The other firm that lunched a small car was Willys (pronounced will-iss, where the Willys "y" is sounded like the "i" in the English word "it"). Willys had been making cars since 1908 and was a major firm in the 1920s. But the company was hit hard by the Great Depression of the 1930s and resorted to making small cars to survive. During World War 2, Willys was a major builder of Jeeps, and the company continued making civilianized Jeeps after the war. But management caught the small car disease and introduced the Aero sedan for the 1952 model year.
The Aero was a nice little car with a peppy engine and above-average small-car design, the latter by experienced stylist Phil Wright. Unfortunately, the Big Three analysts were right: For nearly the same amount of money a buyer could get a standard size Ford, Chevrolet or other low-priced car. And lower income prospects could find inexpensive, larger used cars with greater appeal. Aeros were manufactured for four model years in the United States, with production eventually shifted to Brazil for that market.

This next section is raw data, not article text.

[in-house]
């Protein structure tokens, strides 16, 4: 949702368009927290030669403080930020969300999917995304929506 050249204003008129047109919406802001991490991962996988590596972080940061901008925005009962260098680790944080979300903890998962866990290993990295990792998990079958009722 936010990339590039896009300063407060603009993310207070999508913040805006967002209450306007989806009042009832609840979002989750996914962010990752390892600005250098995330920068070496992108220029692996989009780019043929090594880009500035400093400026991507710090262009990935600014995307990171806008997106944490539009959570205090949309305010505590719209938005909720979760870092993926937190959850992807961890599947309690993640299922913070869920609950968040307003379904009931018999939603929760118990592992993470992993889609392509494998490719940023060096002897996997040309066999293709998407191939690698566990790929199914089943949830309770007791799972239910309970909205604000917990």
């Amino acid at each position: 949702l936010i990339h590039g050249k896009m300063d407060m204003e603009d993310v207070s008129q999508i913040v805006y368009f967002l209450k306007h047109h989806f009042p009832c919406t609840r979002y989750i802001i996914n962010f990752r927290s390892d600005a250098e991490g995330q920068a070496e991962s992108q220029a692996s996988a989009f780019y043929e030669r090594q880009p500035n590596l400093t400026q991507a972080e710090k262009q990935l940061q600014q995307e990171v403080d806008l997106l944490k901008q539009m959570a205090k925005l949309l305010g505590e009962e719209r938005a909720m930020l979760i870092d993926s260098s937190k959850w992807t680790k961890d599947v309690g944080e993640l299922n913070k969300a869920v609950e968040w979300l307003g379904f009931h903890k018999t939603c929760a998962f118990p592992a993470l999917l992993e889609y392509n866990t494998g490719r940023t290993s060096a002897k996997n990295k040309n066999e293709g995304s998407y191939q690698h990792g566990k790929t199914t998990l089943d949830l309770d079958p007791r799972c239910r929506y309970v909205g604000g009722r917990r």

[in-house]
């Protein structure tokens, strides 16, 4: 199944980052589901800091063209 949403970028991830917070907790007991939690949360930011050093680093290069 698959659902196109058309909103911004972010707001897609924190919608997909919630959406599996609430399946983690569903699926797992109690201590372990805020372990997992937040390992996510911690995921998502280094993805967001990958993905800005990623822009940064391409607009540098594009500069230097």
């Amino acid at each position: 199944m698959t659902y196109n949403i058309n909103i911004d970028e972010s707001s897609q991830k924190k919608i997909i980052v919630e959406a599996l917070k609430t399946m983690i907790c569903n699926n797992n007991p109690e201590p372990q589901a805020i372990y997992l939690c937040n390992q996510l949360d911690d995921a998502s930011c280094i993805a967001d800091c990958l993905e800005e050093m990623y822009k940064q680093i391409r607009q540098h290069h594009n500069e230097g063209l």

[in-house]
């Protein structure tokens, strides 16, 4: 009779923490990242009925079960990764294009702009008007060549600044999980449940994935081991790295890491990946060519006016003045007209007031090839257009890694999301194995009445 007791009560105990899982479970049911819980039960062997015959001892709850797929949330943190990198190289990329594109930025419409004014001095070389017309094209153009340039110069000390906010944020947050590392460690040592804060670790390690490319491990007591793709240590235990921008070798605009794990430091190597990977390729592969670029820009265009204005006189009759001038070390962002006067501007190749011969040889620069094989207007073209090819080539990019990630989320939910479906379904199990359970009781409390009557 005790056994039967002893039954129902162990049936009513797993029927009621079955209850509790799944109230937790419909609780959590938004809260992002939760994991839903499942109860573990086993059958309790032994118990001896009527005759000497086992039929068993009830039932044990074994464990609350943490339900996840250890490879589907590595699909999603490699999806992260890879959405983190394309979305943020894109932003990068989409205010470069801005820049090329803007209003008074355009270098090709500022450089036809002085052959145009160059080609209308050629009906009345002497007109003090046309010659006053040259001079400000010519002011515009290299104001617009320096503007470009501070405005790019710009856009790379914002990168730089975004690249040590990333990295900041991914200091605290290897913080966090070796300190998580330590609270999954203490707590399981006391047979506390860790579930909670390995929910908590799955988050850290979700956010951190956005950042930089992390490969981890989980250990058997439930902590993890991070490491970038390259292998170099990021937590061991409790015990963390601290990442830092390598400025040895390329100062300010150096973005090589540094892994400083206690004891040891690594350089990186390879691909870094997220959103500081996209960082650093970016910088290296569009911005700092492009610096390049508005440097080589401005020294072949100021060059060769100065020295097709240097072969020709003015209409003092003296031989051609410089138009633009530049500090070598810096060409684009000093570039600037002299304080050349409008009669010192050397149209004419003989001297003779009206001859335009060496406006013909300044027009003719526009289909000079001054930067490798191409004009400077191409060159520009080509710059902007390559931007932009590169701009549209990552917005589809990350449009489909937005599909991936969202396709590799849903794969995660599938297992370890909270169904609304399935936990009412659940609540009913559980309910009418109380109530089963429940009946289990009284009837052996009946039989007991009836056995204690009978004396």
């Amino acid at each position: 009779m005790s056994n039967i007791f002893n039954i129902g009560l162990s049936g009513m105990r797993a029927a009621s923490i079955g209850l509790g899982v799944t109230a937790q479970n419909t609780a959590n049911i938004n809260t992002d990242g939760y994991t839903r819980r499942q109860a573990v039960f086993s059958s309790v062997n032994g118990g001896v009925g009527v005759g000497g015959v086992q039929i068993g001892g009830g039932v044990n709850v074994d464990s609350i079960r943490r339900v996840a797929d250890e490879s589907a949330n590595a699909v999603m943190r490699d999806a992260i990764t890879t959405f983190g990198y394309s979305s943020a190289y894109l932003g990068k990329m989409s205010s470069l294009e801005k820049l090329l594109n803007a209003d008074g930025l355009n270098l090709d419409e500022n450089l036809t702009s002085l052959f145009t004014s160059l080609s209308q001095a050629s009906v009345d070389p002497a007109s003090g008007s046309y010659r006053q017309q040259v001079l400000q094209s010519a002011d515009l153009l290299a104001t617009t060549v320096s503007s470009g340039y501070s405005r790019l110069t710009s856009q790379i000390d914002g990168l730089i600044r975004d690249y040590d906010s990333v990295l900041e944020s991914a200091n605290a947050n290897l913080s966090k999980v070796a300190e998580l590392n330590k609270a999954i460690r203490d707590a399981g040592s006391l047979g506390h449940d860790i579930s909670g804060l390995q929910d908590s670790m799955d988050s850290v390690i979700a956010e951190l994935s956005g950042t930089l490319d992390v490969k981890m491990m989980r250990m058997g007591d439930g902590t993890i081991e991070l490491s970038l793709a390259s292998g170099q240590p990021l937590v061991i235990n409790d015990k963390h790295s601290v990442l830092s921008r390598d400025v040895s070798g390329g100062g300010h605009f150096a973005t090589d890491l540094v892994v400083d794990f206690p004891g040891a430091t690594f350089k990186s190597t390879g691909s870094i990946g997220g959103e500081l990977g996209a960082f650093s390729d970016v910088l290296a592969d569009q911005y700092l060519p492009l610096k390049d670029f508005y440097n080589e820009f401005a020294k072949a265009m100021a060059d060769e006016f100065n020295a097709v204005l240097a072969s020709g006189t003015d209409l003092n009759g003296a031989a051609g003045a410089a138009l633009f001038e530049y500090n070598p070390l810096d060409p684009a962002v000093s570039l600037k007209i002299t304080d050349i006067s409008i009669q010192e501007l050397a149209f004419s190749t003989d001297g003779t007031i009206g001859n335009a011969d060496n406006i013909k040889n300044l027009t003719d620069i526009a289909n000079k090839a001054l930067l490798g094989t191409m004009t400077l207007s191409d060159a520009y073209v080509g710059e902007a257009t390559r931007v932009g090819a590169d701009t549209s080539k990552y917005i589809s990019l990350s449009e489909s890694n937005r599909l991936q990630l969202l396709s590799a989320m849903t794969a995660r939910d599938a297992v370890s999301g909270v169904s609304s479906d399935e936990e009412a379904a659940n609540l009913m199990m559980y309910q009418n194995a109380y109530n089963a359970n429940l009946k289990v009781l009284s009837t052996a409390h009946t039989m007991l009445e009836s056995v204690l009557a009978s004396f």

The little tail fin added interest and balance to what otherwise was a simple design. Note the low hood, a fashionable feature introduced that same model year on standard Nash's and the entire Ford Motor Company line.
Styling was essentially unchanged for 1953.
The '54 line introduced "Frenched" headlamp bezels and one-piece windshields and backlights.
The ultimate American Aeros got a redesigned grille and a fancy two-color paint scheme typical of the time.